A chieftain of the All Progressive Congress (APC) and erstwhile National Publicity Secretary of the defunct New Peoples Democratic Party (nPDP), Chief Eze Chukwumeka Eze, says he couldn’t agree more that the country is faced with severe challenges of insecurity ranging from kidnapping to cult and communal clashes to ethnoreligious killings to bombings and terrorism and other vices operating at very scary scales.
In a statement made available to media houses in Abuja, the pro-APC political analyst said with the general elections billed for 2023 lurking around, Nigerians should concern themselves with the serious obligation of conducting serious background checks on the Presidential aspirants, including those who brought themselves forward and others whom the people beckoned on to make themselves available to serve.
Such responsible engagement, he said, will go a long way towards shaping public perspective about the leadership pedigrees of each one of the aspirants as well as help Delegates/electorates in making informed decisions on who should be elected what at this critical moment of the country’s life.
He emphasised that electing a leader with the required competence to tackle the monster of insecurity, uniting the country and redeeming her from the wave of poverty and hunger which has subjected the plebs to untold hardship, remains the utmost responsibility of every responsible Nigerian regardless of political affiliation, noting that the 2023 elections are critical to the journey of the country into her Canaan.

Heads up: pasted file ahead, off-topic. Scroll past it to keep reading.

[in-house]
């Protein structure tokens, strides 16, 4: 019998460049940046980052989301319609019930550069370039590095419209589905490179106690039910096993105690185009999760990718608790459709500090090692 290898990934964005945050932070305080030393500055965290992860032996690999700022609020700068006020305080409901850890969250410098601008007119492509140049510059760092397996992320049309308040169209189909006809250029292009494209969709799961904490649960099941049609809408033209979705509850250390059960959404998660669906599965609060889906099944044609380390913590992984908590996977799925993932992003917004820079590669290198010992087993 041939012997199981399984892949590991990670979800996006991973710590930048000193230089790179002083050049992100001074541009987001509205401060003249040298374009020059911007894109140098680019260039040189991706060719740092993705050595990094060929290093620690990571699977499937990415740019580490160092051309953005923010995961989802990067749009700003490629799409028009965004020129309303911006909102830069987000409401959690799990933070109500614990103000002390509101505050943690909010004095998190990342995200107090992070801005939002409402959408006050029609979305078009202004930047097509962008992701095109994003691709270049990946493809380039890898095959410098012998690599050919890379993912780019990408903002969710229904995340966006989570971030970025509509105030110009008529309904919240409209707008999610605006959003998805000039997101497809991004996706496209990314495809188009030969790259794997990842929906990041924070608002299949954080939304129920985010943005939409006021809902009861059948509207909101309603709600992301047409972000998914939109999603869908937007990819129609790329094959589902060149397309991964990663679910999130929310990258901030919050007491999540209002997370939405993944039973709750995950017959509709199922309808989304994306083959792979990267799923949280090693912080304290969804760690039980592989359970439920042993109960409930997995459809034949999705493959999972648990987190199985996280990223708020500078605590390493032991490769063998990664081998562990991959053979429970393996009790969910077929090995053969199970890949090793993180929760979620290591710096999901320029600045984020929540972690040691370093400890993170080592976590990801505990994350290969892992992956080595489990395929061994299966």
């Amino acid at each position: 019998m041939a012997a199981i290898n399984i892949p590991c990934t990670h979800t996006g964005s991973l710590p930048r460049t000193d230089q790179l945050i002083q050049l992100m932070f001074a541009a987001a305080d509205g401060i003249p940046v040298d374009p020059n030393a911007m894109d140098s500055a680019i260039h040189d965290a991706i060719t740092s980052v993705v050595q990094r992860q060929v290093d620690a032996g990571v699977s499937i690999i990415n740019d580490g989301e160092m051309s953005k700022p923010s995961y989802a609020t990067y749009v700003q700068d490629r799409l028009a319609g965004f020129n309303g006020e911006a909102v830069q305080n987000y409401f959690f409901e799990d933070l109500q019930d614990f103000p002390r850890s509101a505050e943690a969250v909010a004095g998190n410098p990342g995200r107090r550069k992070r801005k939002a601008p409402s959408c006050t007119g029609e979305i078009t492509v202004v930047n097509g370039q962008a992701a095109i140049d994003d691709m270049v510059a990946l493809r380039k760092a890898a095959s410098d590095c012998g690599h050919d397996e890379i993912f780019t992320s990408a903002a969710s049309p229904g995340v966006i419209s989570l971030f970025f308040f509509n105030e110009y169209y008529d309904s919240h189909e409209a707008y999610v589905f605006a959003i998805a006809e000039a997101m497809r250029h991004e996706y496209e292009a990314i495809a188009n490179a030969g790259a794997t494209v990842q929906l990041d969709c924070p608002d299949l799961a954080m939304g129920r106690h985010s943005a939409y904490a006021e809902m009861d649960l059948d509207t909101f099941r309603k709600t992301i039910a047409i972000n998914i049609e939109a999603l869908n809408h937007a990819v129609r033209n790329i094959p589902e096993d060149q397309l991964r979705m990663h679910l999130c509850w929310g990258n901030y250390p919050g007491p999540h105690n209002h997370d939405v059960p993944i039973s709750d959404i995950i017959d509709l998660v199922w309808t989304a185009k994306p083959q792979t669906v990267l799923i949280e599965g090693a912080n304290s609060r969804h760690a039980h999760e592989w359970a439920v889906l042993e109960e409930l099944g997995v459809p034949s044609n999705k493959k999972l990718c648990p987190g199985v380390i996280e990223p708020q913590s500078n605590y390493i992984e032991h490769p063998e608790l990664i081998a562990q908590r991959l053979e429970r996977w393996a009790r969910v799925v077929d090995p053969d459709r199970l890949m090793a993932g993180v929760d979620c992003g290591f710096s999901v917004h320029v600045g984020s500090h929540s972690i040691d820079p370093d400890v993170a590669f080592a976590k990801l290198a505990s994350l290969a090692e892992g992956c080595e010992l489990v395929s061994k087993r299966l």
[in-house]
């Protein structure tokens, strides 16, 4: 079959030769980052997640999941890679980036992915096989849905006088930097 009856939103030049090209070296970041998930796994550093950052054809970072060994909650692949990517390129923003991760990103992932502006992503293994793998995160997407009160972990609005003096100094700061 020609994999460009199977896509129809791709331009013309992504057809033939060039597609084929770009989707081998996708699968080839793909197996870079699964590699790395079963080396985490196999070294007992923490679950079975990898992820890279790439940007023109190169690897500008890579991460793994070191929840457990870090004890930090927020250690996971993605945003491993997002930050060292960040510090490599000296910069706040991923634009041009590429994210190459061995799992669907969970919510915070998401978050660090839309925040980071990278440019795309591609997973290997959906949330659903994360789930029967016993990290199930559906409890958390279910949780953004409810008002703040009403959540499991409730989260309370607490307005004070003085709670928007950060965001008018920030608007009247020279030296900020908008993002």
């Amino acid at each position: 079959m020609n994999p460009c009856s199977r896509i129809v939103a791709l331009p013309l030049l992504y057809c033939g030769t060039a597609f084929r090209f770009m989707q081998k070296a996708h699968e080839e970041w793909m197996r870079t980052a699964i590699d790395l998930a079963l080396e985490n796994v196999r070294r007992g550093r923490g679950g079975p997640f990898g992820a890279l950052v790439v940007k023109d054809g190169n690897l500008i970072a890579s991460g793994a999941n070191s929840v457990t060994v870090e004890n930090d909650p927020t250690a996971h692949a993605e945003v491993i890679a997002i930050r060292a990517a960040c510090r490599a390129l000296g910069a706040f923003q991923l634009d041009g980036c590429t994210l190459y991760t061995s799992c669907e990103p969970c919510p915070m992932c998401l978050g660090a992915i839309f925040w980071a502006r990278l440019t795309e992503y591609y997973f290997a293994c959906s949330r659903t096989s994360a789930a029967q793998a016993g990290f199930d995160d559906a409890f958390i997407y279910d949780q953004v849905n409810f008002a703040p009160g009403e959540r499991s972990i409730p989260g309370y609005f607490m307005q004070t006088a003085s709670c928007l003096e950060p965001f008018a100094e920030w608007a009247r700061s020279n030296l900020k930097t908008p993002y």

After examining all the aspirants, Chief Eze said the Transportation Minister, Rt. Hon. Chibuike Rotimi Amaechi stands very distinguished from others and has the experience based on his past public engagements as Speaker of State Assembly and later Governor of a State, to lead the country safely through the rough path, having tackled similar situation during his reign as Rivers Governor.
“The Minister of Transportation, Chibuike Rotimi Amaechi, stands out as the only presidential aspirant who has presided over an insecure state and tackled insecurity successfully as governor.”
According to Amaechi in his consultative tour to Rivers State, “out of all the presidential aspirants, I am the most qualified because of my experiences over almost three decades in politics.